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    Waist measurement better than BMI for predicting the risk of disease


    Posted by .(JavaScript must be enabled to view this email address)
    Monday, July 12, 2004 10:30 am Email this article
    Since the risk of diseases associated with obesity are associated with belly fat, and not fat on the hips and thighs, taking a waist measurement is a better indication of risk than is body mass index (BMI) according to a new paper from Germany. Women: Waist Measurement Greater Than 31 Inches Indicates Elevated Risk

    A woman’s has an elevated risk of cardiovascular disease and death if her waist measurement of more than 31 inches.

    Men: Waist Measurement Greater Than 37 Inches Indicates Elevated Risk

    For men, a waist measurement of more than 37 inches indicates an elevated risk of cardiovascular disease and death.

    Obesity Increase Blood Volume and Left Ventricular Hypertrophy

    Obesity increases the risk of cardiovascular problems by increasing blood volume and left ventricular hypertrophy according to Voller et al (2004).

    Left Ventricular Hypertrophy Increases the Risk of Heart Attack, Stroke and Death

    Left ventricular hypertrophy, an enlargement of the left side of the heart, is a powerful predictor of the amount of disease and death from heart attack, stroke, and congestive heart failure according Ghali et al (1998) and Koren et al (1993).

    Left ventricular hypertrophy is thought to be the heart’s way of adapting to increased blood pressure and increased stress on the walls of the heart.

    Left Ventricular Hypertrophy: 16% of Whites, 21% of American Indians, 33-43% of Blacks

    Left ventricular??hypertrophy is a common disorder, occurring in 16 percent of Whites, 21 percent of American Indians and 33 to 43 percent of Blacks according to Gardin et al (1995) and Arnett et al (1994).

    Concentric Hypertrophy Twice As Common Among Obese

    Concentric hypertrophy is twice as common in obese patients as in the normal weight patients. Concentric hypertrophy as a small left ventricular cavity but a thick left ventricular wall caused by a pressure overload.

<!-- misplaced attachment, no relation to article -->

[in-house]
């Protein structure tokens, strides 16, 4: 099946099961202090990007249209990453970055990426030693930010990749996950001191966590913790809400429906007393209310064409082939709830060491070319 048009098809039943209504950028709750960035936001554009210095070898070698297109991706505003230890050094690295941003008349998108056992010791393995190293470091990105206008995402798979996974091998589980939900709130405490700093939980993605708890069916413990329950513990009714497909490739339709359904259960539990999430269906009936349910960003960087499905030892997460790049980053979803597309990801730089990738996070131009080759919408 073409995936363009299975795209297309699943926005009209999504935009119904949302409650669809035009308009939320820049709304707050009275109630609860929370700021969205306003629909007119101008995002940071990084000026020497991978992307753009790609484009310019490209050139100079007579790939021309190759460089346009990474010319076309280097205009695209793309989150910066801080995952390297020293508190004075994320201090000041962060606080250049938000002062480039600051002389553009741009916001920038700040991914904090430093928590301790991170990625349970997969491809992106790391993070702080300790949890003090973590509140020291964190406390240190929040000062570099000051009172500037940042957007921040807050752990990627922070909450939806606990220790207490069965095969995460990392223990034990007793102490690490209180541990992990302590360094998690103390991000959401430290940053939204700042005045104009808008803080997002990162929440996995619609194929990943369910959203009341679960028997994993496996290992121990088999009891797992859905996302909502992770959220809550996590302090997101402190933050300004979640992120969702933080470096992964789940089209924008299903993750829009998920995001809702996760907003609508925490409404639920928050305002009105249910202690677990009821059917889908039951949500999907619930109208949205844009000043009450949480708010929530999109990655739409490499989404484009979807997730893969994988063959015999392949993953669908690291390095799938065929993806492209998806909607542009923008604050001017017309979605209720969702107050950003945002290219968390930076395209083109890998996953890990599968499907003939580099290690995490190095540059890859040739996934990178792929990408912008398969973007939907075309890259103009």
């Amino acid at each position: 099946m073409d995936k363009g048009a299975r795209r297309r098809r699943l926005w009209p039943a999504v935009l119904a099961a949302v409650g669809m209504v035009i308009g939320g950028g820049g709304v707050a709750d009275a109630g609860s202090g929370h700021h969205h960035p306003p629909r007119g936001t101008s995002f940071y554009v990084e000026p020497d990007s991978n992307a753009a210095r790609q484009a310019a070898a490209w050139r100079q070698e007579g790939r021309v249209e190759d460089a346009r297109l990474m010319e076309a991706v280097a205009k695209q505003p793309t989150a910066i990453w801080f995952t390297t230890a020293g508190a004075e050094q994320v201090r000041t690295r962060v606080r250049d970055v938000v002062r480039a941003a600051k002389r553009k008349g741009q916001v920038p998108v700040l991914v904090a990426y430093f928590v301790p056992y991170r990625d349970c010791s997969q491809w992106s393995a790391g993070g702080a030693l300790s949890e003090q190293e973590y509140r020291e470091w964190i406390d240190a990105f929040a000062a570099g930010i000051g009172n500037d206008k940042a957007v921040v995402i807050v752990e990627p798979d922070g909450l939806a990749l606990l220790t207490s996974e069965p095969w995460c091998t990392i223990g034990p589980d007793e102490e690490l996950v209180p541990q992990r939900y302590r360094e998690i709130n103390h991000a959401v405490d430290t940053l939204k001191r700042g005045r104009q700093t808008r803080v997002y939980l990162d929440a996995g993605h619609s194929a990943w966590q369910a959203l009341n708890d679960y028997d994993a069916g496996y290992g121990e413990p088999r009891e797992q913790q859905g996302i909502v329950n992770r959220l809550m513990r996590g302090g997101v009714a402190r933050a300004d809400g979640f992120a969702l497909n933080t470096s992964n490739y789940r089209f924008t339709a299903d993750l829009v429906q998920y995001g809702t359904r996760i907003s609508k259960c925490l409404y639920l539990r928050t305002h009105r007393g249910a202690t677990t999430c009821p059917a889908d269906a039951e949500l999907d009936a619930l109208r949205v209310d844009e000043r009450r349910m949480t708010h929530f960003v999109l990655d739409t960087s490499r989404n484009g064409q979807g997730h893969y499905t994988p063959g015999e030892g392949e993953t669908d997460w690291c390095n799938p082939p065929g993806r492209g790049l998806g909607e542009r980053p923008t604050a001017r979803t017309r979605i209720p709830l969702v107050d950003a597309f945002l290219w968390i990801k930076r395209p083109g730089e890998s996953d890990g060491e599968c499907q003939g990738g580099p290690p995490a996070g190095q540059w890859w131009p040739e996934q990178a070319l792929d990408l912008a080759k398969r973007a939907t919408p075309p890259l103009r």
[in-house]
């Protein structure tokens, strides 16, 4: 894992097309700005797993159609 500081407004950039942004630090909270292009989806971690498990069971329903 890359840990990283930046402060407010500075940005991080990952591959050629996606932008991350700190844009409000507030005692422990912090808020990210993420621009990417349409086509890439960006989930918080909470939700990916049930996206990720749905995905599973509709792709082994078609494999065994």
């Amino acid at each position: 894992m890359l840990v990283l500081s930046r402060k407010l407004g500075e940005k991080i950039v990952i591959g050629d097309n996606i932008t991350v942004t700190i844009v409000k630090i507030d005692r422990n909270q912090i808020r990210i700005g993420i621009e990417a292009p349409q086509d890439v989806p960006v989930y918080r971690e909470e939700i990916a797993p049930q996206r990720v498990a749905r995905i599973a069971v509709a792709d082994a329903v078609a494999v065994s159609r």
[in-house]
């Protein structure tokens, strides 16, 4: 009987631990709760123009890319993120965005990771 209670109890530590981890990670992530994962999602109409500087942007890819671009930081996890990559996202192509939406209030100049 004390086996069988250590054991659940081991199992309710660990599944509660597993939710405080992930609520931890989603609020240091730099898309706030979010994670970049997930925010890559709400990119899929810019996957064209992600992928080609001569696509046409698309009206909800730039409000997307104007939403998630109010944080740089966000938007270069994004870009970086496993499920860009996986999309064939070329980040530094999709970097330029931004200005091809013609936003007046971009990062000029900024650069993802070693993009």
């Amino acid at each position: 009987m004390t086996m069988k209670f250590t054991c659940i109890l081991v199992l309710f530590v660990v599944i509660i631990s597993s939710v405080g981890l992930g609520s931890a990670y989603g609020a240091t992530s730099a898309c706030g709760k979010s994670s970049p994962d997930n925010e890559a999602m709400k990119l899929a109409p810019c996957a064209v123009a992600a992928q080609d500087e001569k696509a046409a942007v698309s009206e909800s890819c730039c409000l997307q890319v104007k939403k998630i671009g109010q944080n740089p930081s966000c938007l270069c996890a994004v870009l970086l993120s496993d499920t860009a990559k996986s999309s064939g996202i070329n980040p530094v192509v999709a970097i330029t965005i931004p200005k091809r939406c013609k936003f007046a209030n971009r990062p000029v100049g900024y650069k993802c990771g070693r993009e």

Cholesterol and Triglyceride Problems 4-6 Times More Common Among Obese

    Elevated cholesterol or triglyceride levels are 4 to 6 times more common among people who are obese.

    Diabetes 3 Times More Common Among Obese

    Diabetes is 3 times more common among people who are obese. The risk continues to rise the heavier a person becomes.

    REFERENCE

    Voller H, Schmailzl K, Bjarnason-Wehrens B. [obesity and cardiovascular diseases-theoretical background and therapeutic consequences]. Z Kardiol. 2004 Jul, 93(7):503-13.

    AUTHOR’S CORRESPONDENCE

    H. Voller
    Klinik am See
    Fachklinik fur kardiovaskulare Erkrankungen
    Kardiologie, Seebad 84
    15562, Rudersdorf/Berlin, Germany
    .(JavaScript must be enabled to view this email address)

    OTHER REFERENCES

    Arnett D, Rautaharju P, Crow R, Folsom A, Ekelund L, Hutchinson R, Tyroler H, Heiss G. Black-white differences in electrocardiographic left ventricular mass and its association with blood pressure (the aric study). atherosclerosis risk in communities. Am J Cardiol. 1994 Aug 1, 74(3):247-52.

    Gardin J, Wagenknecht L, Anton-Culver H, Flack J, Gidding S, Kurosaki T, Wong N, Manolio T. Relationship of cardiovascular risk factors to echocardiographic left ventricular mass in healthy young black and white adult men and women. the cardia study. coronary artery risk development in young adults. Circulation. 1995 Aug 1, 92(3):380-87.

    Ghali J, Liao Y, Cooper R. Influence of left ventricular geometric patterns on prognosis in patients with or without coronary artery disease. J Am Coll Cardiol. 1998 Jun, 31(7):1635-40.

    Koren M, Mensah G, Blake J, Laragh J, Devereux R. Comparison of left ventricular mass and geometry in black and white patients with essential hypertension. Am J Hypertens. 1993 Oct, 6(10):815-23.

     

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